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Beverage makers eager to release soft drinks with naturally-derived, zero-calorie Stevia

BY Melissa Valliant

ATLANTA and, PURCHASE, N.Y. Diet beverages may undergo an ingredient makeover within the next few months as a new sweetener called stevia hits the market. Stevia contains no calories or carbohydrates and has a glycemic index of zero.

The sweetener, which originates from a Latin American plant, has been marketed for years as a food and beverage additive as well as a stand-alone sweetener in outside countries, including Brazil, South Korea and Japan. It was introduced to the U.S. in the 80s, but the FDA limited it to a dietary supplement in 1995. Now the FDA is making moves to permit its use in food and beverages.

Naturally, both Coca-Cola and PepsiCo have jumped on the opportunity to use a sweetener with natural origins and zero calories in their products and are currently in talks with the FDA. So far, Wisdom Natural Brands’ SweetLeaf stevia sweetener is leading the stevia brand, according to a new Packaged Facts study, and is currently the only stevia product with the FDA’s Generally Recognized as Safe (GRAS) label, which assures consumers that competent scientific research has found the product to be safe.

Coke and Cargill have teamed up to sell their own version of stevia, called Truvia, as a tabletop sweetener, and the Wall Street Journal has reported that Coke may introduce a new beverage containing Truvia within the next few months. PepsiCo has followed similar steps and joined forces with Whole Earth Sweetener Company to create a stevia-based tabletop sweetener called PureVia. Both Coke/Cargill and PepsiCo/Whole Earth Sweetener Company have filed requests for a GRAS label in May with the FDA, which has 180 days to respond.

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Former White House chef and Sara Lee release White House-worthy sandwich ideas

BY Melissa Valliant

DOWNERS GROVE, Ill. Craving a meal fit for a king? Chef Louis Eguaras may not have cooked for royalty, but, as a former White House chef, he prepared meals for President George Bush Sr. and is now joining forces with Sara Lee Deli to bring the White House cuisine to your home.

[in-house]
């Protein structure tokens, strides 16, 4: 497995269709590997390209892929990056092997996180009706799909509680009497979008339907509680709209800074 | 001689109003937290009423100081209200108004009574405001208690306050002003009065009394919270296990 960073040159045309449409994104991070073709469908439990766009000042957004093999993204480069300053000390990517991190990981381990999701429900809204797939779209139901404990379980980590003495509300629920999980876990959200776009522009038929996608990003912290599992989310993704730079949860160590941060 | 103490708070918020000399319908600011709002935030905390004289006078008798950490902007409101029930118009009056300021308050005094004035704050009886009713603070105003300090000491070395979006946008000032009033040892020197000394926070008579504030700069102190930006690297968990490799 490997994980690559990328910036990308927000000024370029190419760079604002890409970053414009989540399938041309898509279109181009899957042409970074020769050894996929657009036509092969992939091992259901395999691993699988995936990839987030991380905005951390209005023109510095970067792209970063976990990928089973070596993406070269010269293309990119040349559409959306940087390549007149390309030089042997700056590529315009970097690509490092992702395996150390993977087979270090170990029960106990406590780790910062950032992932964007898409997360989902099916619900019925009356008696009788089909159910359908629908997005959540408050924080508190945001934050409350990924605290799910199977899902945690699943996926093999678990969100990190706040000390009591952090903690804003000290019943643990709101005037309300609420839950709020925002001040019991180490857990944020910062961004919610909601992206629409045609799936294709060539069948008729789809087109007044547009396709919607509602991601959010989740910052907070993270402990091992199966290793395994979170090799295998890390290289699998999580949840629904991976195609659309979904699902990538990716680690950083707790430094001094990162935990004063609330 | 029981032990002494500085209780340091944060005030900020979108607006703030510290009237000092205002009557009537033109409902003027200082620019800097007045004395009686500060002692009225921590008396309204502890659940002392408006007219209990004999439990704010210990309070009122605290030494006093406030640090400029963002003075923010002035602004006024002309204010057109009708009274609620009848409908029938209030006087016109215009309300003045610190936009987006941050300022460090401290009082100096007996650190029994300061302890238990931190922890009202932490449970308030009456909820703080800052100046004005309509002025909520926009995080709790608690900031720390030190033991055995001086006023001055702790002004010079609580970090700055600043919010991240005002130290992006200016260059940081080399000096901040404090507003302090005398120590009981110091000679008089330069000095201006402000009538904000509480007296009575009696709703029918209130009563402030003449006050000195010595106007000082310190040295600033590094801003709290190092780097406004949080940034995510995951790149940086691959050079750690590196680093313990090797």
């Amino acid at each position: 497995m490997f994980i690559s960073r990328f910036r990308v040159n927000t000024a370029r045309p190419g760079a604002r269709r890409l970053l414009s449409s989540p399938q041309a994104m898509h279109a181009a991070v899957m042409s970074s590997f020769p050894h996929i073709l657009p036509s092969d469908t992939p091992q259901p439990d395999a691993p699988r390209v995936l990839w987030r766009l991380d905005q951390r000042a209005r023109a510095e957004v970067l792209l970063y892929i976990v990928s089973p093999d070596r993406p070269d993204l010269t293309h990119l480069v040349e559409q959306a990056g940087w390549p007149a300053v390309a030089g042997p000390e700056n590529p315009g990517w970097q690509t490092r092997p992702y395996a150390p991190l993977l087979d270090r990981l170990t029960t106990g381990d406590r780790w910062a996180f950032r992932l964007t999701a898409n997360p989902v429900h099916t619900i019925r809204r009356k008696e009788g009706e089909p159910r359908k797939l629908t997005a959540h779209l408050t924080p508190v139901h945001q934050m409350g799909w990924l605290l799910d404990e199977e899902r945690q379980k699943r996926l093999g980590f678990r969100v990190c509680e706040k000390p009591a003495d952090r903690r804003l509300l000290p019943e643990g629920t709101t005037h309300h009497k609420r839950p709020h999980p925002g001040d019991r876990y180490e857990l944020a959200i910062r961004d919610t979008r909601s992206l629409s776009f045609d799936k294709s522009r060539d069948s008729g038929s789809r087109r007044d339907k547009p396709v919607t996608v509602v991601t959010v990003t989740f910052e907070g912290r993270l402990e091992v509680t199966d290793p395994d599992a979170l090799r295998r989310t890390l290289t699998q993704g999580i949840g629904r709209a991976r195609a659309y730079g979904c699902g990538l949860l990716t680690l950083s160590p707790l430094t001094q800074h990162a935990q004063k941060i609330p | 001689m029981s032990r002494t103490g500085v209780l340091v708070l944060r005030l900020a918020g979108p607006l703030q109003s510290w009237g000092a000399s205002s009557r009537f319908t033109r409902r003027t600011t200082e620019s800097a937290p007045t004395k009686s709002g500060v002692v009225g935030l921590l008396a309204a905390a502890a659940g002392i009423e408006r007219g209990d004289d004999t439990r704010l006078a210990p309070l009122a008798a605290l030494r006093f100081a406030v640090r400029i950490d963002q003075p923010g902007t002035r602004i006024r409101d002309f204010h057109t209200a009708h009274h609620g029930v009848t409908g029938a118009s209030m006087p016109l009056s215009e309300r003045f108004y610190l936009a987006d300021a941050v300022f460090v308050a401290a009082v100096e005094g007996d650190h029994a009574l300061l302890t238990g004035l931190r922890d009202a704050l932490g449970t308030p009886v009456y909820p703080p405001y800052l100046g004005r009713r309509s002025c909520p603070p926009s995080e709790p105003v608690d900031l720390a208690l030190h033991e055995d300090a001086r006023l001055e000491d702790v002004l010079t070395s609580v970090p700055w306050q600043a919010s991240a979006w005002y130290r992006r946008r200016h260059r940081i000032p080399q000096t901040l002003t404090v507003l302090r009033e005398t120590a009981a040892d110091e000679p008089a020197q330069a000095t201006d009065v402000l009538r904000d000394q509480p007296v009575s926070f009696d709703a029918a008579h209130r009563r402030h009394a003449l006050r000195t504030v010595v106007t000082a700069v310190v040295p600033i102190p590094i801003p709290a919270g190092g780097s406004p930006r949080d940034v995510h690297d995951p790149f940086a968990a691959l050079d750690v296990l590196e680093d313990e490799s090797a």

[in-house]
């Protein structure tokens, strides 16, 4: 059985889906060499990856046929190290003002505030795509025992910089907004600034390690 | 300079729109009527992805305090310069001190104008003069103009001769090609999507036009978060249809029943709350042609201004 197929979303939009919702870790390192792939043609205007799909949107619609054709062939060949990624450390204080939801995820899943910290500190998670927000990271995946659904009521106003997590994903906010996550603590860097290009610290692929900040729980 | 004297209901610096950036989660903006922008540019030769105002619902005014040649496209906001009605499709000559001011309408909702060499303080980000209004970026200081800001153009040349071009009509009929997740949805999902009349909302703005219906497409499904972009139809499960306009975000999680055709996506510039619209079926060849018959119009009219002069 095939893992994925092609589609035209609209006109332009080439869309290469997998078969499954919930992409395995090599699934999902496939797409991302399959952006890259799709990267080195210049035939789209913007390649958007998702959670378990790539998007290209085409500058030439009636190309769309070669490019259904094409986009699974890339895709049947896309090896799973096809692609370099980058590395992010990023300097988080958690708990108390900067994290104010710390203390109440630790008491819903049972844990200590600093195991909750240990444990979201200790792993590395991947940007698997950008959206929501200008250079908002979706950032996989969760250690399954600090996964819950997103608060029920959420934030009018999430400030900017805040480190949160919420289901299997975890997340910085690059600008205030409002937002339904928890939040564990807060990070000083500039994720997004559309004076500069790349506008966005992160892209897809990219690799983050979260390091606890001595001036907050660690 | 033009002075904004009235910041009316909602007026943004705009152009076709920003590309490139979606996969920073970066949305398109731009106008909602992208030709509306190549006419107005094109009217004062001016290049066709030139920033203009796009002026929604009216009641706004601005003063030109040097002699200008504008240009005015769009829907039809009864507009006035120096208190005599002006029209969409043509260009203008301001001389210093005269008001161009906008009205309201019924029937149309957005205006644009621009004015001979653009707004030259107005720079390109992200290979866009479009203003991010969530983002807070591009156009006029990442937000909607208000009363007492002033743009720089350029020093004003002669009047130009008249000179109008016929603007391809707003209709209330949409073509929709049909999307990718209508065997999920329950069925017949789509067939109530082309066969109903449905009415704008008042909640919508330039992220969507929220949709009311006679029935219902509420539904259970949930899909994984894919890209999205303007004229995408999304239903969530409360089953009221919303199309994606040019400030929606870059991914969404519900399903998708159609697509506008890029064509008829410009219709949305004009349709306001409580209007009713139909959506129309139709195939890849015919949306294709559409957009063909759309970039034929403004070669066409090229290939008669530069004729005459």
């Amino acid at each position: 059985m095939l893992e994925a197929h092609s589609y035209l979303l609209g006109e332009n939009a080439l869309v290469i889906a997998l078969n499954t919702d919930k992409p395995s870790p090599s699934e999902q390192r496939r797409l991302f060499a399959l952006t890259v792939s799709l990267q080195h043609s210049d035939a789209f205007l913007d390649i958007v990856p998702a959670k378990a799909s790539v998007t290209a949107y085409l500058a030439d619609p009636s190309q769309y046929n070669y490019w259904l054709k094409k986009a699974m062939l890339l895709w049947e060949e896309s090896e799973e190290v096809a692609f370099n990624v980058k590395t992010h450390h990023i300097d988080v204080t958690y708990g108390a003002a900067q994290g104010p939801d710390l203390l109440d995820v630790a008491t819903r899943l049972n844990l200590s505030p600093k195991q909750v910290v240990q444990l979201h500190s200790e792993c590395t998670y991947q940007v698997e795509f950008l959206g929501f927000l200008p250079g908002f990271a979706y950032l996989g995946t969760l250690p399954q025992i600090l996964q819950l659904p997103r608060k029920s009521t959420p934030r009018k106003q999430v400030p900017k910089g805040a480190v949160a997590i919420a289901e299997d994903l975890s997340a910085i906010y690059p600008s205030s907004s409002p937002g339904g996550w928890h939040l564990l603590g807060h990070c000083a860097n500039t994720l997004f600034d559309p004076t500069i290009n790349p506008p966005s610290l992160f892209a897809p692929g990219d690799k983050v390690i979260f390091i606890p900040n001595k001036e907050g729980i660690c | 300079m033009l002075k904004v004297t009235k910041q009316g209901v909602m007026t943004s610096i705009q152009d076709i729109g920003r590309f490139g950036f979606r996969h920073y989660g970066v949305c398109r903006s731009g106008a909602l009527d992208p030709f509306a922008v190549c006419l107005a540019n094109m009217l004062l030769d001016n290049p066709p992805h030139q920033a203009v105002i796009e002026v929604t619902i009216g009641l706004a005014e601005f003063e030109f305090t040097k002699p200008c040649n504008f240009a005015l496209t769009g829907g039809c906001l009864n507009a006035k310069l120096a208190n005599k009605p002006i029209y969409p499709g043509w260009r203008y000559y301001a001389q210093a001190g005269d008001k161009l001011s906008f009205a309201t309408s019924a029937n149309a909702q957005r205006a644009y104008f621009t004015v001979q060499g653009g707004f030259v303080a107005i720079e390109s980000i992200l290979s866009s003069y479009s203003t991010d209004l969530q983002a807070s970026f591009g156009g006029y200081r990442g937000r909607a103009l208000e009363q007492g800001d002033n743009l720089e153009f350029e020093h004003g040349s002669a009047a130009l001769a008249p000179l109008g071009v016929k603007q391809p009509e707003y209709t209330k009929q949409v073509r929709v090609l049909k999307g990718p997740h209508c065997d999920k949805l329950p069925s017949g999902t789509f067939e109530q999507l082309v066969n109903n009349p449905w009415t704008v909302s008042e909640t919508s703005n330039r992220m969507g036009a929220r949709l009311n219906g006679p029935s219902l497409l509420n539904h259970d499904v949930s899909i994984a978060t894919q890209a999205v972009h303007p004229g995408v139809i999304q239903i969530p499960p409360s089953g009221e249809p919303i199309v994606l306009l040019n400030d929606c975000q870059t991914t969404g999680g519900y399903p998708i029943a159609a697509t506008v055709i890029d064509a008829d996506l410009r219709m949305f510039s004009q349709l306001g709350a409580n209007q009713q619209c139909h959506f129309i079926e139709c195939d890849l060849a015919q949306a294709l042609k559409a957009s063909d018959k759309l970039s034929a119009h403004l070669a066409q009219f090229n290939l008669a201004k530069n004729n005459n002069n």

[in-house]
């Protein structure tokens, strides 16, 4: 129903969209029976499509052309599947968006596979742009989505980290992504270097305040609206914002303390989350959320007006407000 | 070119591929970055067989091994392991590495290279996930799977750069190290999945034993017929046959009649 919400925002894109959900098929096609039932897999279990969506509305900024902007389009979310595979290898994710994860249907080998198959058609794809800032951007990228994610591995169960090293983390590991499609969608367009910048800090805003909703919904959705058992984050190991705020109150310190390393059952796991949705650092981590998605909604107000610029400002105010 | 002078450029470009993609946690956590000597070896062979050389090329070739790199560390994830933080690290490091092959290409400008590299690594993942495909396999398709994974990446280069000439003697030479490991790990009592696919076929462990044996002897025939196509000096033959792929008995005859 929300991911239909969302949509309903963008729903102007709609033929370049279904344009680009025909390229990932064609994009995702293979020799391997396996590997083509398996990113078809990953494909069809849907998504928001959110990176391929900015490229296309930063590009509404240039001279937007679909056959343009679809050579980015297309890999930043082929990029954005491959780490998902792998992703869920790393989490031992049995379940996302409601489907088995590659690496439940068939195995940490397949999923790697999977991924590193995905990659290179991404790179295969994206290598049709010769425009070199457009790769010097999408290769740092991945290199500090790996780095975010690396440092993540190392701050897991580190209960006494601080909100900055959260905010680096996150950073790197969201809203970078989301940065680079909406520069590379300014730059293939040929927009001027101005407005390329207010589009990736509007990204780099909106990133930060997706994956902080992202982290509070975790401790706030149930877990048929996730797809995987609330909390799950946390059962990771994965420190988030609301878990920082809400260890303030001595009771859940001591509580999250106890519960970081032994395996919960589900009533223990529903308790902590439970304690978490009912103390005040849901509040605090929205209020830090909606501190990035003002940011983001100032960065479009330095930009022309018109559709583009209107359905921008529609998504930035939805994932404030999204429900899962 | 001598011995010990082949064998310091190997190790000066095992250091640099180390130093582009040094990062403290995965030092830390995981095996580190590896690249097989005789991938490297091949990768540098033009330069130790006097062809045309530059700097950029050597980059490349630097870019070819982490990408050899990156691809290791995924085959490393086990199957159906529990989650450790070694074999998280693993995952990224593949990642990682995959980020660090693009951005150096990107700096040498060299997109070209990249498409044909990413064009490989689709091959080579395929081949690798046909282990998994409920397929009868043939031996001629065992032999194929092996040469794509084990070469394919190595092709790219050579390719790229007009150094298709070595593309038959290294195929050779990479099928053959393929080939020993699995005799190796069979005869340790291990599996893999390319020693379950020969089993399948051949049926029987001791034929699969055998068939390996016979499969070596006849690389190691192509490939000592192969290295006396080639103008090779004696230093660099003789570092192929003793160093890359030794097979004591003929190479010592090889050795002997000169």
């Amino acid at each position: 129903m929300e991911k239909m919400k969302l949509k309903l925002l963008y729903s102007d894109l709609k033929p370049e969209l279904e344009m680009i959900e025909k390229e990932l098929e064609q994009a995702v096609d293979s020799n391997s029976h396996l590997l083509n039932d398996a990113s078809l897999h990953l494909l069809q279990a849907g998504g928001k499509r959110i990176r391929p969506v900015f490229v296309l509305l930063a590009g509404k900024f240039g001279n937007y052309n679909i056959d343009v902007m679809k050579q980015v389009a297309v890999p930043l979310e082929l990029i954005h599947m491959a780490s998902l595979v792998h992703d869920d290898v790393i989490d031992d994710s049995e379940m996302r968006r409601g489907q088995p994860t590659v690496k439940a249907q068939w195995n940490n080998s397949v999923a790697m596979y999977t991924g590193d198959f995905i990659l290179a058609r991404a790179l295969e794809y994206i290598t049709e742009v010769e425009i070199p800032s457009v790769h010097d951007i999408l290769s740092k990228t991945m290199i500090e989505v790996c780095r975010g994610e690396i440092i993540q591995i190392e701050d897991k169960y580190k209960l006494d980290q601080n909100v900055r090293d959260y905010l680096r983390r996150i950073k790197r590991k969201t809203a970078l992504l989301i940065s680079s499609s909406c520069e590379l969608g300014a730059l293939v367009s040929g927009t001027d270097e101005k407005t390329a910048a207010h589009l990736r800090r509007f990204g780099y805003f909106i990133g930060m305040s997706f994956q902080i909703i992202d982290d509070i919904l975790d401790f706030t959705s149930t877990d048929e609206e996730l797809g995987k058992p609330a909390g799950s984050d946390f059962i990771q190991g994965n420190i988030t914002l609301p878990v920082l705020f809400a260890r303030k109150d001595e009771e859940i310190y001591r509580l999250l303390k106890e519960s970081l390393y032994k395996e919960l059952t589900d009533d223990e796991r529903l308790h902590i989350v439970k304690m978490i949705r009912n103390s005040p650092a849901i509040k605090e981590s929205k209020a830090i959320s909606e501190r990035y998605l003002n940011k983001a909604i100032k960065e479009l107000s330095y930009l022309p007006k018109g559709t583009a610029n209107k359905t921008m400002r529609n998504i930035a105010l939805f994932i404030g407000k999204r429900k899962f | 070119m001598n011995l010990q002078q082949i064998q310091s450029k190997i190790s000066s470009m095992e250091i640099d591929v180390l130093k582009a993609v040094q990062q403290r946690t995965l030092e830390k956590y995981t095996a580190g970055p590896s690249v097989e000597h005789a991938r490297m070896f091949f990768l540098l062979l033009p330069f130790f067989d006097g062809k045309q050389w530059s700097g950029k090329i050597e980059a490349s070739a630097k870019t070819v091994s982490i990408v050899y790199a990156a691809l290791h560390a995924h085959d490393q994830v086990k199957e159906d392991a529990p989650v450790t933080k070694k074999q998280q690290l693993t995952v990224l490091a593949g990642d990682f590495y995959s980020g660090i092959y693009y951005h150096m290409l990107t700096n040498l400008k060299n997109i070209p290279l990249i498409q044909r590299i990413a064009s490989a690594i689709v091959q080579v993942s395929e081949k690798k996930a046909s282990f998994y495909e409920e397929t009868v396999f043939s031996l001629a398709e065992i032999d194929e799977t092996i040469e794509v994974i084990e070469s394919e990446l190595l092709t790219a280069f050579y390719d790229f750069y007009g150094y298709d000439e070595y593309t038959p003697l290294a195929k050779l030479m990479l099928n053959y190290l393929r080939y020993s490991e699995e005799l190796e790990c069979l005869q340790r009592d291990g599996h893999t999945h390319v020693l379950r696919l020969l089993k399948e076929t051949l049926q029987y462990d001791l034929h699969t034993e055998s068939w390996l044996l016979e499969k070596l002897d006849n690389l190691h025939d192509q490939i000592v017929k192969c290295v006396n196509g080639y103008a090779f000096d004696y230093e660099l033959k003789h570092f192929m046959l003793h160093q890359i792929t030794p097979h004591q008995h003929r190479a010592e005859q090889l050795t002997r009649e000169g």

The two encourage Americans to celebrate Nov. 3’s National Sandwich Day, which coincidentally shares the date with the eve of the 2008 presidential election. Sara Lee Deli has posted two recipes inspired by both Obama and McCain’s favorite foods at www.thejoyofeating.com, Check out the a-vote-cado and turkey; red, white and blue inaugural; and the bi-partisan panini.

Eguaras recommends sandwich-makers use Sara Lee Deli to aid them in their sandwich creations for the night of Nov. 3, and suggests Sara Lee Fresh Ideas sandwich dressings. The condiments are sold in small, single-serve packets that allows you to wait until the last minute to apply, sparing you a soggy sandwich.

Sara Lee Deli is also releasing four new deli meats comprising pre-sliced Sara Lee Fresh Ideas Garlic herb Chicken and Hickory Smoked Ham, as well as deli-available Sara Lee Fresh Ideas Virginia Brand Ham with Natural Juices and Deluxe Cooked Ham with Natural Juices.

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PepsiCo returns focus to soft drinks

BY Jenna Duncan

NEW YORK PepsiCo is directing attention back to its soft drink brands, to try to beef up declining sales, the company has said. Starting in 2009, the company will kick off a round of new promotions and try alternative approaches to marketing its carbonated drinks, spokespersons have said.

Pepsi will make an extended commitment to redirect money and attention to its soft drinks over the next several years, The New York Times last week reported.

Carbonated beverage sales have dropped in the United States, and Pepsi has seen a decline. Its Aquafina bottled water business has also been hit with lagging sales, despite the strong sales of its overseas business and strong sales of its Frito-Lay snack products.

Pepsi’s biggest rival, Coca-Cola, has announced in lieu of the drop in soft drink sales that it would be raising prices on its soft drinks.

The U.S. beverage segment reported 1 percent revenue growth in the second quarter of 2008, but volume dropped by 1 percent, according to reports in The Times. PepsiCo’s individual shares fell by 2.9 percent, or $1.72, on Friday to $57.80 per share.

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